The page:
Neural Networks for Concrete Strength Analysis in R, with Interpretation

Neural networks work best when the input data are scaled to a narrow range around zero, and here, we see values ranging anywhere from zero up to over a thousand.

Example – Modeling the strength of concrete with ANNs

Data Source: (

At very first, we scale the data completely.



## 'data.frame':    1030 obs. of  9 variables:
##  $ cement      : num  540 540 332 332 199 ...
##  $ slag        : num  0 0 142 142 132 ...
##  $ ash         : num  0 0 0 0 0 0 0 0 0 0 ...
##  $ water       : num  162 162 228 228 192 228 228 228 228 228 ...
##  $ superplastic: num  2.5 2.5 0 0 0 0 0 0 0 0 ...
##  $ coarseagg   : num  1040 1055 932 932 978 ...
##  $ fineagg     : num  676 676 594 594 826 ...
##  $ age         : int  28 28 270 365 360 90 365 28 28 28 ...
##  $ strength    : num  80 61.9 40.3 41 44.3 ...

# have the data scaled since NN works best with normalized data

##     Min.  1st Qu.   Median     Mean  3rd Qu.     Max.
## -2.00500 -0.72480 -0.08218  0.00000  0.61760  2.80000


##    Min. 1st Qu.  Median    Mean 3rd Qu.    Max.
##    2.33   23.71   34.44   35.82   46.14   82.60

# neuralnet package by Stefan Fritsch and Frauke Guenther provides
# a standard and easy-to-use implementation of such networks. It also
# offers a function to plot the network topology.
# manually input every predictor
<pre>##              [,1]
 ## [1,] 0.7105475408

If we plot the model with plot(cnn), we have:

The weights for each of the connections are also depicted, as are the bias terms (indicated by the nodes labeled with the number 1). The bias terms are numeric constants that allow the value at the indicated nodes to be shifted upward or downward, much like the intercept in a linear equation. The weight between each input node and the hidden node is similar to the regression coefficients, and the weight for the bias term is similar to the intercept. 

At the bottom of the figure, R reports the number of training steps and an error measure called the Sum of Squared Errors (SSE), which as you might expect, is the sum of the squared predicted minus actual values. A lower SSE implies better predictive performance. This is helpful for estimating the model’s performance on the training data, but tells us little about how it will perform on unseen data.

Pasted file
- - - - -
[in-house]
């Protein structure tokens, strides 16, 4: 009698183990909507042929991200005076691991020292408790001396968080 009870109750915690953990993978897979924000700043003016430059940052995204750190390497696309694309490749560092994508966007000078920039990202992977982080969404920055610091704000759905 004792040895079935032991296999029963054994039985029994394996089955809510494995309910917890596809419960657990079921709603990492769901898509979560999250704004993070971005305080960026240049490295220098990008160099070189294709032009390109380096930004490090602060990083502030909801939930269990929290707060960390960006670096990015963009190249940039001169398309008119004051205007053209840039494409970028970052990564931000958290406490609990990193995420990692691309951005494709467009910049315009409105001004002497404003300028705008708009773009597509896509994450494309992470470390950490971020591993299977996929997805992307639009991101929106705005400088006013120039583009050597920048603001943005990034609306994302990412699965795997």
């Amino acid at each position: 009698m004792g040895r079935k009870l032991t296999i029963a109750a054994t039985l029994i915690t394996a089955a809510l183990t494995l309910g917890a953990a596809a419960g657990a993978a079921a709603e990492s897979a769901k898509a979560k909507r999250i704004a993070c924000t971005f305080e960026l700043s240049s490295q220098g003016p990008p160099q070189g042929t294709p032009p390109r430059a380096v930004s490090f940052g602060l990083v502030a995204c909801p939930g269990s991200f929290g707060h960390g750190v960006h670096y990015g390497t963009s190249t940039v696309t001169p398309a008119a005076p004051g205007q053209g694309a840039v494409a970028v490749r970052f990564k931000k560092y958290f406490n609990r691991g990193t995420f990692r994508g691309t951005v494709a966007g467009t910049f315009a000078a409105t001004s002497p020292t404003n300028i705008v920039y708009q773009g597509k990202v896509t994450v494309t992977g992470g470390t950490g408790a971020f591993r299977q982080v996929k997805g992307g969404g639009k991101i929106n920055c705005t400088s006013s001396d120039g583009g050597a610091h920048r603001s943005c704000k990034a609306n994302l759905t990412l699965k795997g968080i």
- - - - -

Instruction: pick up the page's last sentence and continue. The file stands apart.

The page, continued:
More detailed interpretation comes later. Now we tune the model with more hidden layers.

#Tune the model
# Takes longer time to model

##              [,1]
## [1,] 0.7690961938

Still we plot with plot(cnn2), and we have

More detailed interpretation :

To plot it is best way to think of the model with respect to images (something neural networks are very good at).

1. The left-most nodes (i.e. input nodes) are raw data variables.

2. The arrows in black (and associated numbers) are the weights which we can think of as how much that variable contributes to the next node. The blue lines are the bias weights—We want to be able to shift the entire curve to the right or to the left by some degree. In sigmoid formula, the bias enable us to change the output of the network becomes sig(w0*x + w1*1.0), as shown below

3. The middle nodes (i.e. anything between the input and output nodes) are the hidden nodes. This is where the image analogy helps. Each of these nodes constitute a component that the network is learning to recognize. For example a nose, mouth, or eye. This is not easily determined and is far more abstract when we are dealing with non-image data.

4. The far-right (output node(s)) node is the final output of the neural network. Note that this all is omitting the activation function that would be applied at each layer of the network as well.

More information about interpretation of NN:

We can also use nnet package in R to do the job, but the visualization would be a little tricky.



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